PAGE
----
Contrary to Mike Wilbon's assertion, the Lakers are not just a team of stars thrown together without proper consideration of their respective skill sets. Bryant is a great scorer and playmaker and still one of the top five all-around players in the league, Howard--when fully healthy--is a dominant rebounder and defender who can also score in the paint, Gasol is a talented and versatile (though declining) power forward and Nash is still one of the league's best playmakers. Those four skill sets mesh much better than, say, the skill sets of LeBron James and Dwyane Wade (Chris Bosh, the third member of Miami's Big Three, plays well with either James or Wade). James and Wade do the same things but James does them much better because he is bigger, stronger, faster, younger and healthier. The idea that the Heat won the 2012 championship mainly because Wade ceded team leadership to James is absurd. James was the Heat's best player and leader the instant that he signed with the team; in 2011 he still lacked the maturity to lead a team to a championship and he quit in the NBA Finals much like he quit versus Boston in the 2010 playoffs. James deserves tremendous credit for objectively analyzing and systematically eliminating the psychological weaknesses and the skill set issues (specifically, shot selection and the lack of a post up game) that had previously caused him to come up short against elite opponents in playoff competition. Wade did not cede anything to James; James took control of his team and, for at least one season, the entire league.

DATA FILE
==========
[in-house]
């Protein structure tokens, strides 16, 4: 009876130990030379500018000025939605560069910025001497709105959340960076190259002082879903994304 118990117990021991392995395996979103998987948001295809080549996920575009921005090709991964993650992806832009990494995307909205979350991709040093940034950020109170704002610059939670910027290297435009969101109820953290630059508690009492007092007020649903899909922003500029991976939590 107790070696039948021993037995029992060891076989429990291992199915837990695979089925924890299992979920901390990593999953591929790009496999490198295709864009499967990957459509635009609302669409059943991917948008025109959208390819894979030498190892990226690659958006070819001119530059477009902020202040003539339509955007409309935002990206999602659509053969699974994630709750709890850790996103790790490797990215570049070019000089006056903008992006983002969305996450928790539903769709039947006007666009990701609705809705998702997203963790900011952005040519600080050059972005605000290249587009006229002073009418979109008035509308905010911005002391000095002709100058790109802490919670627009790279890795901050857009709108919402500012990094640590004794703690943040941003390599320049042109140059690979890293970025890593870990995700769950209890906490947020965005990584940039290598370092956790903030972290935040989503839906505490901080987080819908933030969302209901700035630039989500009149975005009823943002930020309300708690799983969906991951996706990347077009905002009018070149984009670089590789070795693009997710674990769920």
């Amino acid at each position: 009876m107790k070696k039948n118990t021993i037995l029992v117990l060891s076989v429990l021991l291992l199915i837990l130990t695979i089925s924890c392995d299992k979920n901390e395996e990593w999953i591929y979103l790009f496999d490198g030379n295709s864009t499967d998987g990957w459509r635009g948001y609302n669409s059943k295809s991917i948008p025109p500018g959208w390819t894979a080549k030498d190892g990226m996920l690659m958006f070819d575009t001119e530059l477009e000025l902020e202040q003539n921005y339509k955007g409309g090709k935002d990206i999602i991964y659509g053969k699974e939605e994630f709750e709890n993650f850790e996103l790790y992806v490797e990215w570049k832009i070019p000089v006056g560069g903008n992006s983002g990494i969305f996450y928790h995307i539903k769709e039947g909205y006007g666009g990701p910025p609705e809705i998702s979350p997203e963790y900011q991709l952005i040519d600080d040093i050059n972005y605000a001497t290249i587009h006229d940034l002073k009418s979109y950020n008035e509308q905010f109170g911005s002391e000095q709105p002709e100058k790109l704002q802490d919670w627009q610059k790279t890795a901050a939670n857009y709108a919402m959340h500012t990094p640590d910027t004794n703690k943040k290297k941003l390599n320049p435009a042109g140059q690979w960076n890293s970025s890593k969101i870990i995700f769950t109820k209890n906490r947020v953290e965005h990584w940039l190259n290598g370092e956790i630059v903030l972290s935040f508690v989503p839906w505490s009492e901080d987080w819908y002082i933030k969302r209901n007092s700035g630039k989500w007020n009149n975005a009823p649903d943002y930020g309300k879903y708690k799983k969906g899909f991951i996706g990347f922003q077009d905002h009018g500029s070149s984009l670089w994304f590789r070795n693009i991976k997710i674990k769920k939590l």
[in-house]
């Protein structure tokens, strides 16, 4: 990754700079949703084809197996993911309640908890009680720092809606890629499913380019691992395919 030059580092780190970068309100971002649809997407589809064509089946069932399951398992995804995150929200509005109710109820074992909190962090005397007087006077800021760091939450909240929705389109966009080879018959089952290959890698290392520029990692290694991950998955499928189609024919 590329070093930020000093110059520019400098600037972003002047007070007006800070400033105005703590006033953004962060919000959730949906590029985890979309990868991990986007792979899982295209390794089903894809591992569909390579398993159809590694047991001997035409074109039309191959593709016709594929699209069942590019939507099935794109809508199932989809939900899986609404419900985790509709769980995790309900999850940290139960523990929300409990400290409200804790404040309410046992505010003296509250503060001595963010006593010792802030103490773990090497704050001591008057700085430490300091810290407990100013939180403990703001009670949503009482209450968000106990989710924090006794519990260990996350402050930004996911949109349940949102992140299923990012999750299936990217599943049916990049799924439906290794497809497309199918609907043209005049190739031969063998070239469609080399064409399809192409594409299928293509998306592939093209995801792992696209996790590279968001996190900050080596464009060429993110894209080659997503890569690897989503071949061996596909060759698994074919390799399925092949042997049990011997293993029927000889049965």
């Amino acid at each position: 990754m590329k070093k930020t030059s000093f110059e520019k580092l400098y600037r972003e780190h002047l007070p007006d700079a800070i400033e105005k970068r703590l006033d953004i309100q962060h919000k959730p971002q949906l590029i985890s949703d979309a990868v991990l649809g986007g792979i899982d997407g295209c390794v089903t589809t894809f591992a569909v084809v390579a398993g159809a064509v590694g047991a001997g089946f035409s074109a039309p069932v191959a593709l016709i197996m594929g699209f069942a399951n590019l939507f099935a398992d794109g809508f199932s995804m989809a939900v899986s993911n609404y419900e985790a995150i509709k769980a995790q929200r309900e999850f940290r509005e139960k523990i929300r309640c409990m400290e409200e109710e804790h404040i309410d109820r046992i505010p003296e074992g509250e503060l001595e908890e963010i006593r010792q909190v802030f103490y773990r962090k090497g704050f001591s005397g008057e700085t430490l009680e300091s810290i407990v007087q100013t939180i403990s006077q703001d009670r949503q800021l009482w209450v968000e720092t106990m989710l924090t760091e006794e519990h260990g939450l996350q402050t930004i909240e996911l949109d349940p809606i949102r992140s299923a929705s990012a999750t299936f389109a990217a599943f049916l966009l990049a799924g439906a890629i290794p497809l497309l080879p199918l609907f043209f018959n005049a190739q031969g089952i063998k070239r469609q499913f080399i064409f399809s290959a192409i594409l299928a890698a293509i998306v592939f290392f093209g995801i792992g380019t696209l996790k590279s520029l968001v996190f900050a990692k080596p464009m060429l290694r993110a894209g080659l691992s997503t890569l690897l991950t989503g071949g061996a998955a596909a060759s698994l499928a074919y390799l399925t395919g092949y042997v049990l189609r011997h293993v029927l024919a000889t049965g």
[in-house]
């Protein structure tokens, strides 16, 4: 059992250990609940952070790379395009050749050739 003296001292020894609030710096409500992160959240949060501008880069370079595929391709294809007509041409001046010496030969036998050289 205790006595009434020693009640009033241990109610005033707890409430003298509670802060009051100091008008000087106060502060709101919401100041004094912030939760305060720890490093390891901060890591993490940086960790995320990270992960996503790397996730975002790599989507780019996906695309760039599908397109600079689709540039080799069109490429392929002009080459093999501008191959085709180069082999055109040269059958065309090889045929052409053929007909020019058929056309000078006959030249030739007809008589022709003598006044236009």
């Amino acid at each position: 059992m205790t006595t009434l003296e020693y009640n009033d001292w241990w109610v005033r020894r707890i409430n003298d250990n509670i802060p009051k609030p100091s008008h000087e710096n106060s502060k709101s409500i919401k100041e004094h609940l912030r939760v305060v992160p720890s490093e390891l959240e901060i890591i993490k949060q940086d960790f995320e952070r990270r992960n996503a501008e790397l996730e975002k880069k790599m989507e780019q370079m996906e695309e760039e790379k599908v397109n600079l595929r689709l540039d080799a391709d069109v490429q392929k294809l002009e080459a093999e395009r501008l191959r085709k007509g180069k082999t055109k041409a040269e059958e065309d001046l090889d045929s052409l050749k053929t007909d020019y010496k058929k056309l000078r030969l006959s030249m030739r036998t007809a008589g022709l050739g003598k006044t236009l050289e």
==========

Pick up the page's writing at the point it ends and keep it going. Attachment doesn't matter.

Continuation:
The Heat struggled early in the Big Three's first season together but they rallied to make it to the 2011 NBA Finals and then they won the 2012 championship. The Lakers' potential championship window is obviously smaller than the Heat's because three of the Lakers' top four players are at least 30 years old but if the Lakers ever get fully healthy their four stars should mesh together better and more quickly than Miami's three stars did. However, it is reasonable to wonder if the Lakers' four stars will ever be fully healthy at the same time; Nash's broken leg seems to be healing very slowly, Howard has yet to regain full mobility in the wake of his back surgery, Gasol seems to be breaking down both physically and mentally (he has been declining for two years now, so the issue runs deeper than his recent knee problems) and if Bryant has to continue to run the Archangel offense then an injury and/or general fatigue will likely slow him down in the latter portion of the season; despite battling back spasms, Bryant led the Lakers in scoring (31 points), rebounds (10) and assists (six) versus the Knicks on Thursday night, an impossibly difficult workload for him to maintain at 34 years old with more than 50,000 regular season and playoff minutes on his career odometer. I am skeptical that the Lakers will straighten themselves out this season but not for the reasons that Wilbon mentioned.